Since it was launched in November 2022, ChatGPT has attracted more than 100 million users all over the world. AI language models, which like ChatGPT are based on machine learning and big data, work with predictions of probability. On demand they generate a response by searching through large quantities of text in the training data for word-patterns relating to the inquiry and decide, with the aid of probability distributions, which word is the next word in a sentence. That may sound pretty easy at first, but in actual fact ChatGPT’s logic is essentially a black box – not even the developers themselves can really say how the AI model comes up with a certain answer. Aside from that, ChatGPT has a tendency to make meaningless guesses rather than rejecting unanswerable queries. Since, in relation to climate change, not only science-based information but also false information circulates in public discourse and the media, scientists from TU Berlin and Berliner Hochschule für Technik wanted to find out how competent ChatGPT is in answering climate-related queries correctly.
Balanced and nuanced arguments
The researchers from the Green Consumption Assistant project, which is developing an AI-based assistant that supports consumers in making more sustainable choices when shopping online, collected 95 questions concerning climate change and put them to ChatGPT. The researchers then evaluated the responses on the basis of the criteria of accuracy, relevance and consistency. The quality of the responses was evaluated by the team, which consulted publicly accessible and reliable sources of information on climate change, such as the current report of the Intergovernmental Panel on Climate Change (IPCC).
“We observed that ChatGPT provides balanced and nuanced arguments, and many responses end with a comment encouraging critical appraisal in order to avoid biased responses,” says Dr. Maike Gossen from TU Berlin. For example, when asked “How is marine life influenced by climate change and how can negative influences be reduced?” ChatGPT mentioned in its response not only the reduction of greenhouse gases, but also reducing non-climatic effects of human activities like overfishing and pollution.
Overall, the quality of ChatGPT responses to the climate-related queries was high. As for inaccurately answered questions, the most common error was caused by the so-called hallucination of facts, i.e. asserting facts that cannot be verified by any sources, or even making completely invented assertions from completely invented sources. For instance, the ChatGPT response to the question “What percentage of recyclable waste is actually recycled by Germany?” was broadly correct, but wrong in the details. In some cases, ChatGPT generated false or fake information like made-up references or fake DOI or URL links. Other errors arose in cases where ChatGPT cited concrete and correct scientific sources or literature, but drew false conclusions from them.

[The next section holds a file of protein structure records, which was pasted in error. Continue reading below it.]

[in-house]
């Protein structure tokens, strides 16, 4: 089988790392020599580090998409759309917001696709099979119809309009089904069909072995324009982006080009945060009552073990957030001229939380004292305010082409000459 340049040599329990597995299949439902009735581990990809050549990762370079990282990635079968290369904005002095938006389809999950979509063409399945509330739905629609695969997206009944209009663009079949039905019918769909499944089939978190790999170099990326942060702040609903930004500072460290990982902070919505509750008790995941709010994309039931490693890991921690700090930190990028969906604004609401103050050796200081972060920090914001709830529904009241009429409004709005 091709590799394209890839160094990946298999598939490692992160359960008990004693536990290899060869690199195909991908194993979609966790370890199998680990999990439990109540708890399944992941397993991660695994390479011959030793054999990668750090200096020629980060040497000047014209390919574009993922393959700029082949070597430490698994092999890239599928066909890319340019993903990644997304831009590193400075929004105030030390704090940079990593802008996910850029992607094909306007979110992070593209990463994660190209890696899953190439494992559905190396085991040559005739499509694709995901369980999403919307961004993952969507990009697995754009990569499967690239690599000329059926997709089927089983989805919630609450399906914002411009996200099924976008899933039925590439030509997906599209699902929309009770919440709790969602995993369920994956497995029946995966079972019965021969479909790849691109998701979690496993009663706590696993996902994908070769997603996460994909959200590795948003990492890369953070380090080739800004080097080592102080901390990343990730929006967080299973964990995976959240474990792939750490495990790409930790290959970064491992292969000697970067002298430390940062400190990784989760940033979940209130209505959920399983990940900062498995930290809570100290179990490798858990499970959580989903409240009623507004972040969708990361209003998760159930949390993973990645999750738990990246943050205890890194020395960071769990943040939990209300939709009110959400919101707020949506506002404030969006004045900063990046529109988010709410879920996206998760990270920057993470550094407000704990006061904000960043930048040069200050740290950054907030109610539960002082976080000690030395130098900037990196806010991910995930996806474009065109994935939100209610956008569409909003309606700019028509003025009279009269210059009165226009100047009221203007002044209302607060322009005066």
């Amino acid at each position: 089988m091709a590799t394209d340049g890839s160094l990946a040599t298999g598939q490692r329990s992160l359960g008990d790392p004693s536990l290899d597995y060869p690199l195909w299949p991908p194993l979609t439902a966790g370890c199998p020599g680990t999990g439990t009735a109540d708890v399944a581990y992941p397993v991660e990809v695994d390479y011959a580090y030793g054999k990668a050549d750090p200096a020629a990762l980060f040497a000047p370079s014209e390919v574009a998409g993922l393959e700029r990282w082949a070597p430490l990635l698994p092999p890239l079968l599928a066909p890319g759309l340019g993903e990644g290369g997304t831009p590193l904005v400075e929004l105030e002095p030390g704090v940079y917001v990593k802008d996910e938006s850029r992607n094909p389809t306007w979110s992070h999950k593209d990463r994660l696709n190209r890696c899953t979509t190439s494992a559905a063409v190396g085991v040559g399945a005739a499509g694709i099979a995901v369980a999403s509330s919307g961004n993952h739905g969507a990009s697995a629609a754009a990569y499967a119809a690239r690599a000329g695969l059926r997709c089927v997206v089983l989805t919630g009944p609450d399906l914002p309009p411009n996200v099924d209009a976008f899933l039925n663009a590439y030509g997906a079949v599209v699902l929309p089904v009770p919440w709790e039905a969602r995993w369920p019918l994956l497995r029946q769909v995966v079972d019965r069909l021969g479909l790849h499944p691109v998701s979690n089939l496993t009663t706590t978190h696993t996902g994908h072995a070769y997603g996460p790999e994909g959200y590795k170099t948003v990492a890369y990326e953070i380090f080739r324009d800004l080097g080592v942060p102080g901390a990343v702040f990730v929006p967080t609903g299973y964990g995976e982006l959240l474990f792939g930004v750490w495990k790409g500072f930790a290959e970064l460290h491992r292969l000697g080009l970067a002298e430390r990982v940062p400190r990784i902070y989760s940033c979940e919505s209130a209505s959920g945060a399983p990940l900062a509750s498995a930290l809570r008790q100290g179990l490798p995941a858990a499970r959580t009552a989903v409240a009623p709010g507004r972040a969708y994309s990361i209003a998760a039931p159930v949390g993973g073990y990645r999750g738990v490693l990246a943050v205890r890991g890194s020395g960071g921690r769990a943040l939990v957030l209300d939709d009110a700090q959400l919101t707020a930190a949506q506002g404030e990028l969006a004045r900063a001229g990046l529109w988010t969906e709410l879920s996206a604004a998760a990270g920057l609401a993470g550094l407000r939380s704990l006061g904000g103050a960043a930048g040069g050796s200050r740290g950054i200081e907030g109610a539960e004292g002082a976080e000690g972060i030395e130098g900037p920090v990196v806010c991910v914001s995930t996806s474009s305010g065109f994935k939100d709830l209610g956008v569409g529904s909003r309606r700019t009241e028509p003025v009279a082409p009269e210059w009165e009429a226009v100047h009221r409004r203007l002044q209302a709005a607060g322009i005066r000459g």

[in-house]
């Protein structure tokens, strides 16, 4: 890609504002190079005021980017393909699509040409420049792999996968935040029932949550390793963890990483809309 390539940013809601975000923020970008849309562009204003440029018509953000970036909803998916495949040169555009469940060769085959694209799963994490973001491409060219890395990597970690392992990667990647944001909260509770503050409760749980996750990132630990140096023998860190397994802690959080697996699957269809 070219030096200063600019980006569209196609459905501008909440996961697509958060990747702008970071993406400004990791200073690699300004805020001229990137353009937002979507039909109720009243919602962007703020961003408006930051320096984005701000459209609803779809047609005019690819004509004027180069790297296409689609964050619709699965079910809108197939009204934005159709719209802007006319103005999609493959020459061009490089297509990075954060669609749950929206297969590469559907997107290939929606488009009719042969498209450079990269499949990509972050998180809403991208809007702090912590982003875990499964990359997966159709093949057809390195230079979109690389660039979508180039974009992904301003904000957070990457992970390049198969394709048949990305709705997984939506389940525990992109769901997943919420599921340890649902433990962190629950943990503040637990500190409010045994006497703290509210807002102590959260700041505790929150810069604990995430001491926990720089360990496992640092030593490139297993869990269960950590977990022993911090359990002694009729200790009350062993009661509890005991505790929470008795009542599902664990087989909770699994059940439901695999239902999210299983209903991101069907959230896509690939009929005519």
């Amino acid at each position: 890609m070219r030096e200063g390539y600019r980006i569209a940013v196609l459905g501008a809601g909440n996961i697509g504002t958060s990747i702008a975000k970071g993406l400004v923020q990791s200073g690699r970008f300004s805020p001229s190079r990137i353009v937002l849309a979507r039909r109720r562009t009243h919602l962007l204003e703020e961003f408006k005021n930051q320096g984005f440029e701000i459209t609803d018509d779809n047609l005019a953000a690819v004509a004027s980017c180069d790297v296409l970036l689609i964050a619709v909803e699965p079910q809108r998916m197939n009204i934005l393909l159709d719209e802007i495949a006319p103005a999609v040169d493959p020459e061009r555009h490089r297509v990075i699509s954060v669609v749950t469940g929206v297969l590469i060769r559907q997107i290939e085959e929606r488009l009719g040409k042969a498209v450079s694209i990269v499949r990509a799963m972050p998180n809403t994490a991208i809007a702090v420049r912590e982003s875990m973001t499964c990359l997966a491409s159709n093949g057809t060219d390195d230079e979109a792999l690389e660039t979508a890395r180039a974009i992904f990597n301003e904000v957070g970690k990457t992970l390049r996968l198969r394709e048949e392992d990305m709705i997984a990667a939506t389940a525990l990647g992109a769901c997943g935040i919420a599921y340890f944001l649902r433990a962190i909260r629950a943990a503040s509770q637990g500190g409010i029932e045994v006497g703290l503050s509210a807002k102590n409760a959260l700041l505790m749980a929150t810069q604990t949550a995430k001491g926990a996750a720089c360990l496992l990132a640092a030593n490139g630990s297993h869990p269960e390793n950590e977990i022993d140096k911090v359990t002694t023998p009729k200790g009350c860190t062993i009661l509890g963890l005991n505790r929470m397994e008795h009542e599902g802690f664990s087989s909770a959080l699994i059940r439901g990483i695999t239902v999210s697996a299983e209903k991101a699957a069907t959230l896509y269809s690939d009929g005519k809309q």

Responses reflect societal misunderstandings
The researchers were also able to observe what is already known, namely that inaccurate responses by ChatGPT often have a plausible-sounding tone and can therefore be falsely perceived as correct. “Since text generators like ChatGPT are trained to give responses that sound right to people, the self-assured response style can lead people to believe that the response is correct,” Dr. Maike Gossen notes. Furthermore, the team encountered deep-rooted prejudices in big language models. Some of ChatGPT’s false responses thus reflect societal misunderstandings about effective measures against climate change, such as the overvaluation of individual behavioral changes and single actions with little impact, at the expense of structural and collective changes with greater impact. Sometimes the responses also seem excessively optimistic with regard to technological solutions as the main way to contain climate change.
Nevertheless, language models have the potential to improve the way information on climate change is communicated, the researchers say. Their ability to process and analyze large amounts of data, and to provide easy-to-understand answers to everyday questions, can make them a valuable source of information on climate change. At the same time, however, there is the danger of language models spreading false information about climate change and promoting misinformation because they reproduce an outdated view or a misconception of the issue. In conclusion, the brief study shows that checking the sources for environment and climate information is more important than ever. That is the only way to ensure the information is correct. Yet recognizing wrong answers often requires detailed specialist knowledge of the topic in question, especially since the responses look plausible at first sight. The researchers also point out that, before every case of proposed use, consideration should be given to the energy consumption of language models and to the emissions associated with training the models.